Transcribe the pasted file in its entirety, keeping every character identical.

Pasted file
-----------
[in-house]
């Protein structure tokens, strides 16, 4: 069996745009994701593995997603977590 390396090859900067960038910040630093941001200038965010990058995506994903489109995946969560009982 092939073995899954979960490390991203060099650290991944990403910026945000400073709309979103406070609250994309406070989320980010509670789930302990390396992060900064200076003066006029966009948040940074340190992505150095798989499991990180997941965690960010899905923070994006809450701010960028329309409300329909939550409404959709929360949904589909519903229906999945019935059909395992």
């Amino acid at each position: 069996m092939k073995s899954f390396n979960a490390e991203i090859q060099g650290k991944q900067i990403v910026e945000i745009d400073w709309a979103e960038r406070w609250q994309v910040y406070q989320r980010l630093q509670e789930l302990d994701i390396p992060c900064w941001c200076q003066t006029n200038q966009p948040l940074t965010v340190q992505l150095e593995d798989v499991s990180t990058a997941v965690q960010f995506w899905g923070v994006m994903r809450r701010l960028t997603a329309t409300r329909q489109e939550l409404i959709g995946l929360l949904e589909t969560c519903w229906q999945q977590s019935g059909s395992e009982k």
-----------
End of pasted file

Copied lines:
[in-house]
């Protein structure tokens, strides 16, 4: 069996745009994701593995997603977590 390396090859900067960038910040630093941001200038965010990058995506994903489109995946969560009982 092939073995899954979960490390991203060099650290991944990403910026945000400073709309979103406070609250994309406070989320980010509670789930302990390396992060900064200076003066006029966009948040940074340190992505150095798989499991990180997941965690960010899905923070994006809450701010960028329309409300329909939550409404959709929360949904589909519903229906999945019935059909395992």
């Amino acid at each position: 069996m092939k073995s899954f390396n979960a490390e991203i090859q060099g650290k991944q900067i990403v910026e945000i745009d400073w709309a979103e960038r406070w609250q994309v910040y406070q989320r980010l630093q509670e789930l302990d994701i390396p992060c900064w941001c200076q003066t006029n200038q966009p948040l940074t965010v340190q992505l150095e593995d798989v499991s990180t990058a997941v965690q960010f995506w899905g923070v994006m994903r809450r701010l960028t997603a329309t409300r329909q489109e939550l409404i959709g995946l929360l949904e589909t969560c519903w229906q999945q977590s019935g059909s395992e009982k």